Two College of Science graduate students were among this year’s recipients of a prestigious NASA fellowship that funds student research projects in the fields of Earth and planetary sciences and astrophysics.
The Future Investigators in NASA Earth and Space Science and Technology (FINESST) grants provides $45,000 annually for up to three years for contributions toward reaching science, technology and exploration goals. NASA awarded about 120 fellowships for the 2019 FINESST program, drawing from a pool of nearly 1,000 applicants.
Physics graduate student Tyler Parsotan was awarded the FINESST award in the extremely competitive astrophysics category. His proposal, titled “Demystifying the interplay between Explosion Dynamics and Electromagnetic Radiation in Gamma Ray Bursts,” was one of the 11 percent of selected proposals in this category.
Parsotan, a fourth year graduate student, works with astrophysicist Davide Lazzati on understanding the most powerful explosions in the universe known as gamma-ray bursts. These events are so energetic that in the first few seconds of the explosion, they release more energy than our sun will emit in its entire lifetime. Understanding these events helps scientists develop a better understanding on how matter behaves in extreme conditions, which may eventually lead to using these gamma-ray bursts as tools that can uncover new cosmological truths.
“I hope that others—especially first-generation students—can identify with some of the hardships that I’ve experienced and take inspiration from the fact that working hard can lead to success no matter how impossible it may seem at the time,” Parsotan says.
Originally from New York, Parsotan is a first-generation student whose family is from Trinidad and Tobago. Besides working on his research project, Parsotan is the president and co-founder of the OSU astronomy Club. Parsotan, with the help of many other undergraduate and graduate students, has hosted the Astronomy Open House events where members of the public are invited to Weniger Hall – the home of the Department of Physics— to learn about astronomy through interactive demos and rooftop observations.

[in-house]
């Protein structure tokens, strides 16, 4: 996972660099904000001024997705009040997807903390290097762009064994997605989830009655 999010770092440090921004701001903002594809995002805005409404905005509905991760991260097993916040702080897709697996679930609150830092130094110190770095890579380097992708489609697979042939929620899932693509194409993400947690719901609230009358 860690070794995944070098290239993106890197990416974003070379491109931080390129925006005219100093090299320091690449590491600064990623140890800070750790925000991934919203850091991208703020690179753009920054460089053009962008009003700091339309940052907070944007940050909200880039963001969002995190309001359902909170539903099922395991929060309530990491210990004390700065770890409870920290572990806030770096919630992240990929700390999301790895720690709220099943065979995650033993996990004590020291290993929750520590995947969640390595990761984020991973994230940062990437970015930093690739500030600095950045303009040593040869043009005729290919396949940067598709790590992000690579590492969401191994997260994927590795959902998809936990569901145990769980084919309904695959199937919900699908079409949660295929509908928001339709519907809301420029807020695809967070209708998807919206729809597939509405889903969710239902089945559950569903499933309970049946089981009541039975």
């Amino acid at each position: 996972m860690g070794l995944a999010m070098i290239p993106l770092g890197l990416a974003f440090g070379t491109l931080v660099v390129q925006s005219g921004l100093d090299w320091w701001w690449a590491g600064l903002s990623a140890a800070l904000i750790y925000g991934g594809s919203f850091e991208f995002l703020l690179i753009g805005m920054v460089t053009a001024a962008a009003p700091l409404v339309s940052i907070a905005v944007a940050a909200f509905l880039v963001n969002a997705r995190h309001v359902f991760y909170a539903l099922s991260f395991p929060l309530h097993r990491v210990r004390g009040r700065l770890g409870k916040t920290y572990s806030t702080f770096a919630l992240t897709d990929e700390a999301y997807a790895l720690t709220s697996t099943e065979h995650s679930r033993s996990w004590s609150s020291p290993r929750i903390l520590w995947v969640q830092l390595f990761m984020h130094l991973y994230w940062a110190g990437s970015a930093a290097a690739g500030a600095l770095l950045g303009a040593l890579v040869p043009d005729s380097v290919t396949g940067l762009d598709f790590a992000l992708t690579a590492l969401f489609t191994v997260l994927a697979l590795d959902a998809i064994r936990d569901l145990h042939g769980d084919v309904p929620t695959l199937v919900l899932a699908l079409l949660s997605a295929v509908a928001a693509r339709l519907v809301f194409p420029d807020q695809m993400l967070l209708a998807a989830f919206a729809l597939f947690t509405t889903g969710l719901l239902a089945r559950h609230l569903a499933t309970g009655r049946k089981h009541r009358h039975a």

“This fellowship is a testament to the great science that goes on in the physics department here,” Parson says. “I hope that others—especially first-generation students—can identify with some of the hardships that I’ve experienced and take inspiration from the fact that working hard can lead to success no matter how impossible it may seem at the time.”
Robert “Jake” Jacobs, also a graduate student in the physics department, was awarded a NASA FINESST award this year in the competitive Earth Science division. With his award, he is developing a method to analyze latitudinal circulation utilizing satellite measurements of ocean surface vector winds measured by the QuickSCAT and ASCAT scatterometers.
His research aims to improve understanding of climatological atmospheric circulation patterns and how surface winds in the tropical Pacific influence El Niño-Southern Oscillation events. Latitudinal circulation plays an important role in weather and climate variability as it shapes where precipitation falls and how heat moves from the equator to polar regions. Improved accuracy of the boundaries between large-scale atmospheric cells can advance our understanding of climate and weather models.
Jacobs is working with Larry O’Neill, who specializes in the physics of oceans and atmospheres in the College of Earth, Ocean, and Atmospheric Sciences.
“We’re very proud of Jake and Tyler for earning these extremely competitive fellowships,” said Heidi Schellman, head of the Department of Physics.
The FINESST fellowship used to be called the NASA Earth and Space Science Fellowship and was renamed in 2019.